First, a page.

In recent years, several scholars, some PAS members and invited speakers, have publicly endorsed the idea of population reduction through abortion and/or contraception as a means of achieving what they call environmental sustainability. In a 2014 PAS event, PAS member Partha Dasgupta advocated for expanded access to birth control facilities in order to reduce fertility rates in sub-Saharan Africa. Later that year, Prof. Jeffrey Sachs used his platform at a PAS event to encourage leveraging the moral authority of the Catholic Church to support his UN Sustainable Development Goals which are closely tied to ? or actually incorporate — population-reduction programs. Both of these endorsements were published in official PAS documents. The Church does not share these goals, but the Church’s voice in the forum where these ideas are raised has been weak or silent.
Recent activities of PAS and PASS promoting human population and fertility reduction do not appear to take account of current demographic realities of low fertility in most of the world and near stable birth numbers overall. Large parts of the world are now experiencing severe challenges from aging (lack of young) or declining human populations, but the programs to reduce fertility are still promoted in urgent terms. Scholarship needs to be based on accurate perception if it is to be useful.
It is the sincere hope of the signers of this document that the ecclesial authorities responsible for the integrity of the PAS and PASS and the consistent teaching of the Catholic faith will carefully and prayerfully consider the problems we have identified and the recommendations we have made. Because of the gravely serious nature of the problems identified herein, the reality is that leaving these issues unaddressed could be disastrous; human lives, and more importantly, immortal souls, are at great risk.
As Tiny Tim said so well: A Merry Christmas to us all. God bless us every one.
You readers are the best present I could get.
A most sincere thanks to followers and deep gratitude to the blog’s supporters.
Look forward to seeing you in the new year!
(I am woefully behind in my emails. Please forgive me.)
Our Summa Contra Gentiles series continues after New Years.
The email salutation began “Reason’s Greetings”. It continued:
Friends. Family. Food. Festivity. What else?
Another basis for a bit of seasonal merriment could be the human capacity for rational thought. The radiant spark of reason does offer hope of our species wending its way to a brighter future…somehow. Brights can celebrate that capacity, and each do our best to nourish it!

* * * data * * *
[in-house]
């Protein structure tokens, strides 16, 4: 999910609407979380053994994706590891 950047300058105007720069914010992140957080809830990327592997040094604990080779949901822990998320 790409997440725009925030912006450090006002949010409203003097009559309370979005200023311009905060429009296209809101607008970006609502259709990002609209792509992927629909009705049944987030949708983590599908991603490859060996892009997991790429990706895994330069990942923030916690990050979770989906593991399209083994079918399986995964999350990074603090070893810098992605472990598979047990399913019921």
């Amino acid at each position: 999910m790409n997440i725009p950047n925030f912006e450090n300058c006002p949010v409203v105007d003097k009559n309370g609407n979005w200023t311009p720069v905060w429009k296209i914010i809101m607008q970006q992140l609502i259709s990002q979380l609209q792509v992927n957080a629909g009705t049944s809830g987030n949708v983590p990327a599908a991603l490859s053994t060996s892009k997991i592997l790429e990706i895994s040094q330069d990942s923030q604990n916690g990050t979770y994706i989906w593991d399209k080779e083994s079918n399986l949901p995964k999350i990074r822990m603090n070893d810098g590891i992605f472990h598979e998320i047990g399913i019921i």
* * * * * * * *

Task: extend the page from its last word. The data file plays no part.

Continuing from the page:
How nice of these brights to think of me at Christmastime!
Merry and bright
What’s a bright? According to them, a bright “is a person whose worldview is naturalistic (no supernatural and mystical elements).”
Founder Paul Geisert conjured up the term back in 2003. He and Richard Dawkins thought brights would do for atheists what gay did for men who have sex with men.
Now you may think bright is a stuffy, patronizing, and annoying term for atheist. Which it is. What’s a non-bright? A dim? Because of this insulting inference, brights got a lot of grief and a fair share of teasing over the word. So they juiced their powers of reason and conjured a contrasting term for believers. Which is supers.
To them, a super “is a person whose worldview includes supernatural and/or mystical elements.” Some find this cloying, but it is at least not condescending.
Merry Day to brights and supers, then!
Merry Christmas day, that is. The day of Christ’s birth . A birth we know was special via history and revelation—and through the use of reason.
Brights are a branch of the new atheists, a self-declared “community of reason“, folks who attempt to claim reason as their sole territory. By their definition, a believer in God cannot be using reason and must be enslaving himself to superstition and corrupt authority.
Stir the pudding three times
A superstition is the false association of an observation with an effect. It is thus an error in reason. Yet superstitions…
Superstition is one thing, but it is Reason itself brights hang their fedoras on. Reason is what they possess in abundance, and which their rivals freely abandon in search of belief. They say things like “Belief without proof is no virtue. Insisting on proof is no vice.”
Yet there are many instances in which proof (of the sort they imagine) is impossible.
Many new atheists are intellectually uncurious.
Be reasonable. Click here to read the rest.